Ari Armstrong posted
about "blue laws". These are laws that restrict various business activities on Sunday.
On the face of it, such laws violate the constitution, because they use the religious idea of a sabbath (i.e. a mandatory day of rest), to restrict the rights of non-religious people who do not agree with the day-of-rest ideology in the same sense as the democratic majority.
In 1961, the SCOTUS decided a case
, [GALLAGHER v. CROWN KOSHER MARKET] and ruled 6-3 that blue-laws were indeed constitutional. The judges offered some pretty specious rationalizations. For instance, they say that the most current version of the law now had a preamble, giving secular reasons for the restrictions. Even though the law speaks of Sunday as the "lord's day", the majority said this was simply a "relic", and not the basis for the blue laws.
In essence, the majority of the SCOTUS found that those blue-laws did not have a Christian basis. A rationalist might buy that argument, but I bet you couldn't put it past a truck-driver!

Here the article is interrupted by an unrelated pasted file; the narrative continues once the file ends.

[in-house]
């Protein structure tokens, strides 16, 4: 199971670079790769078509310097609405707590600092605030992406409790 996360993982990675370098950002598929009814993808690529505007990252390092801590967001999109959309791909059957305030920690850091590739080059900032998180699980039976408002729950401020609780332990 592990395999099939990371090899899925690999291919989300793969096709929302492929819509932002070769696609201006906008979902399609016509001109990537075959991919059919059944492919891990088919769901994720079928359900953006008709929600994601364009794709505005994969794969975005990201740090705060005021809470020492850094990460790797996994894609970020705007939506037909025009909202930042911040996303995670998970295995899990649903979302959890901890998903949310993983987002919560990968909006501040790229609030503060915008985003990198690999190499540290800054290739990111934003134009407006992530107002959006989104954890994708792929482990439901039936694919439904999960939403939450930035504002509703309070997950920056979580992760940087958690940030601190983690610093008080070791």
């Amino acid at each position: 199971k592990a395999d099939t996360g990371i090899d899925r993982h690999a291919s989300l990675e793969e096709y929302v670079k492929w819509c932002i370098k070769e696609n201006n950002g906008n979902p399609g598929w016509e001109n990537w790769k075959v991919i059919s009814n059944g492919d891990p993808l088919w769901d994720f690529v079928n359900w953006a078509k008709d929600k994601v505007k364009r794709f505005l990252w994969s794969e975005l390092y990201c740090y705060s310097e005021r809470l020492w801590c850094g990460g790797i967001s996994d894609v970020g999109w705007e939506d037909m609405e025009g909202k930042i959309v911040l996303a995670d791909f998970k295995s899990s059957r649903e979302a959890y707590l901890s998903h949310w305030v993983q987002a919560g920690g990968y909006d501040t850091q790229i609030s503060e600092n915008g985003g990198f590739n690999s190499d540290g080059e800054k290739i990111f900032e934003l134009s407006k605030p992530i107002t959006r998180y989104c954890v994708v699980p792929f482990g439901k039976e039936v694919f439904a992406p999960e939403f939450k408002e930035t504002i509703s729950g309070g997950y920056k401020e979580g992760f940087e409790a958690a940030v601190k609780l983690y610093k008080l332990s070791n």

The judges then pointed out how an assortment of things were allowed in the current law (unlike the old ones which were really strict). The clear reason for this is simple: the democratic majority loosened up their religious observances, and were now doing a lot of things that their forefathers did not do on Sunday. Somehow, the SCOTUS rationalized that because the law had been loosened up, therefore the remaining restrictions were no longer be religious. The court reasons thus: since the latest version allows the sales of soda and tobacco and allows amusement parks to open, therefore it cannot be religious. (In fact, the new law merely reflects the new, easier-going religion of the democratic majority.)
The SCOTUS essentially affirmed that the government has
the right to force its citizens to take a day of rest and recreation. (Not sure what constitution they're reading.) And, given this right, it made sense, says the SCOTUS, for Sunday to be that day since most people are Christians. Right reasoning from the wrong starting premise.
This got me thinking: how might a "constructionists" like Scalia rule on something like this? Since blue laws have been around ever since the constitution, wouldn't he take that as proof that the founders could not have meant to disallow them? And what of the slightly older, but still post-Constitution versions that were more explicitly religious but still hung around? Wouldn't those be upheld on the same basis?
What say, you lawyers out there?
Has Scalia ever had to rule on a blue-law? If so, I'd like to know.